How to Reduce Your Working Hours

by Rachel Hartman on September 9, 2013
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Do you keep track of the number of hours you work each week?

In a recent survey [PDF] by Yodle, an online marketing company, only 52 percent of small-business owners said they work 40 hours or fewer per week. The other 48 percent said they clock 41 or more hours a week. Of all the respondents, 9 percent noted they put in more than 60 hours a week on the job.

If you regularly find yourself in the 41-plus camp for hours worked each week, the consequences could add up. Your stress levels can rise, and you may not work as productively if you’re short on sleep. What’s more, if you’re not functioning at your best, your company might not be either.

Here are four ways to reduce your work hours and still make sure your company’s day-to-day tasks get carried out in a timely way.

1. Recognize your situation. Ingrid Cudia, co-owner of Sieg Web Solutions, a digital publishing company, recently found herself working around-the-clock. “We are currently in the process of launching a new venture,” she explains. The project, a site called AsiaHopping.com that offers travel information for Asia, quickly absorbed Cudia’s energy.

“During the first three months of development, I found myself staying in the office 24 hours a day, even sleeping on a mattress under my desk,” she recalls. “All my employees went home by 5 p.m. as usual, but being the devoted owner, I stayed and worked until my eyes were watery.”

The commitment took a toll on Cudia’s health. “My cholesterol spiked and my vision worsened,” she says. She realized she couldn’t continue and started treating exercise like an important meeting. “I have to show up, period. This forces me to be out of the office and in the park running by 6 p.m.”

2. Create work parameters. Debbie Williams, a personal productivity coach and founder of CommonSenseOrganizer.com, recommends a remedy like Cudia’s. “Set office hours and stick to them,” she advises. “It’s amazing how productive you can get in less time than before. And letting website visitors and clients know when you’re available helps tremendously.”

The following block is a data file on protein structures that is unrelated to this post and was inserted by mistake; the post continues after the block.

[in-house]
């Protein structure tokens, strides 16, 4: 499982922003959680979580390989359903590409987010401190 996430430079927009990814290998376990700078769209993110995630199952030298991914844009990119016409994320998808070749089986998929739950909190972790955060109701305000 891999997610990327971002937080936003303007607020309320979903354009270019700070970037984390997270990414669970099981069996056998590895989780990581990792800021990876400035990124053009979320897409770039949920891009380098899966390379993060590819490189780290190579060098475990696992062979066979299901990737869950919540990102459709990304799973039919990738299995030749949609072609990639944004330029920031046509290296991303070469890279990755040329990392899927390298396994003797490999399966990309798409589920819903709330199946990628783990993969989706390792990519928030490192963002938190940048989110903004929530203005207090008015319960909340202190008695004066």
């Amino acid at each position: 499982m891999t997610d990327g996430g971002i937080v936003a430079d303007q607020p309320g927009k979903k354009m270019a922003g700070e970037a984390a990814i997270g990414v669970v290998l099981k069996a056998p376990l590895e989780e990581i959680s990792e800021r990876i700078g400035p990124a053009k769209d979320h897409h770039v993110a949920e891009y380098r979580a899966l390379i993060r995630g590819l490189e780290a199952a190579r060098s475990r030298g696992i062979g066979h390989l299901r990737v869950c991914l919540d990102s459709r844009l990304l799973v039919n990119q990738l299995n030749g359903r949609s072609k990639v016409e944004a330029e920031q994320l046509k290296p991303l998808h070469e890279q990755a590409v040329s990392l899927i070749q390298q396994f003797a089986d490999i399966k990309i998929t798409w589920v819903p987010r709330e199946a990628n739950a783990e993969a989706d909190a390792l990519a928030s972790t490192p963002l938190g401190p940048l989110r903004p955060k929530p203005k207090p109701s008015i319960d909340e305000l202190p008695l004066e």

3. Outsource nonessential tasks. “It’s incredibly freeing to let someone else handle the tasks that need to be done but aren’t worth my time,” notes Cudia. In her case, she successfully outsourced data entry and image editing tasks.

If you decide that outsourcing is right for your business, there are many online options to choose from. A few to consider: oDeskHireMyMom.com, Fiverr, and Tweaky. If you’re overloaded with work during certain times of the year, consider taking on freelancers to help carry the load, hiring a virtual assistant, or using an intern to help with less crucial tasks and free up your time.

4. Reduce your phone interruptions. To stay focused on important tasks, use voice mail to pick up your calls, suggests Williams. Call back when it’s convenient for you.

To keep work separate from other aspects of her life, Cudia got another phone. These days, she turns off her work phone by 6 p.m. She uses her other phone for personal calls. “Only friends and family know my personal number, so only they can contact me after office hours and during weekends,” she says.

Rachel Hartman is a writer who frequently covers topics related to small businesses. Her work has appeared in The Costco Connection, Wells Fargo Conversations, Pizza Today, Bankrate.com, InsuranceQuotes.com, CreditCardGuide.com, and many other outlets.

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